8. Jared and Cris Yeah, its just a stack of 6 quarters welded in the forge. You may not be able to see, but when I putting it onto the tang, I did not notice that the leather had shrunk, and so I banged it to get it to fit. That left some scars on it, and it broke half of one of the welds loose, even though I had almost melted and forged the stuff a couple of times. It was lots of fun, I am scrounging quarters for the knife I started today. I think this will be a cool technique. Kevin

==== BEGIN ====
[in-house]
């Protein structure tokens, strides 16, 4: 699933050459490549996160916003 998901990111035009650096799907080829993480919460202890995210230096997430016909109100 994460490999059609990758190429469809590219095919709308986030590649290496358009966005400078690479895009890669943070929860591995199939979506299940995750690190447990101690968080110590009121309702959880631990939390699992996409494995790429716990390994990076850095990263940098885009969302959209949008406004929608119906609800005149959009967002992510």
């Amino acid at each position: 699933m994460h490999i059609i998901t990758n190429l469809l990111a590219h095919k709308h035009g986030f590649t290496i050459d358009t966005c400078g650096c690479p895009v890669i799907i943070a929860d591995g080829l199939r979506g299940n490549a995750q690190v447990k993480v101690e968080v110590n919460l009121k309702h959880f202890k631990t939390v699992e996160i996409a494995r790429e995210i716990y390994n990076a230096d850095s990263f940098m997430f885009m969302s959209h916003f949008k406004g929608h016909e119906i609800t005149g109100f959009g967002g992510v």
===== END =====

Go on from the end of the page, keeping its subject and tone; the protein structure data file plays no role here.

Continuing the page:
9. Jeremy, The post actually was supposed to have little subtitles that did not upload. So, the photo of dog and cat was called "design team." Me sleeping with the cat in the chair was "preliminary design meeting" then I put one of the pet toys in each content photo (also to give size perspective) the cat rubbing on the blade was "inspection from design supervisor" and the dog and cat looking at the press fit seemed to look right at the burned leather "emergency design meeting 2" In my professional life, I started as a counselor on Death Row in Texas, and I have spent my life either working with mentally-ill people in trouble with the law or teaching military and defense types how to know when people are lying to them. I get kinda silly when I'm not at work. Seriously, thanks for the advice. I guess you make more mistakes when you try to force things (like most stuff). By the way - this knife was practice - I hope to make a knife for a collector and colleague of mine as a gift. He is a Viet Nam vet, and he likes the early Randall models. So, K-Bar is right up the same alley. I have started the second knife, and if it goes well enough, I will give it to him. take care, Kevin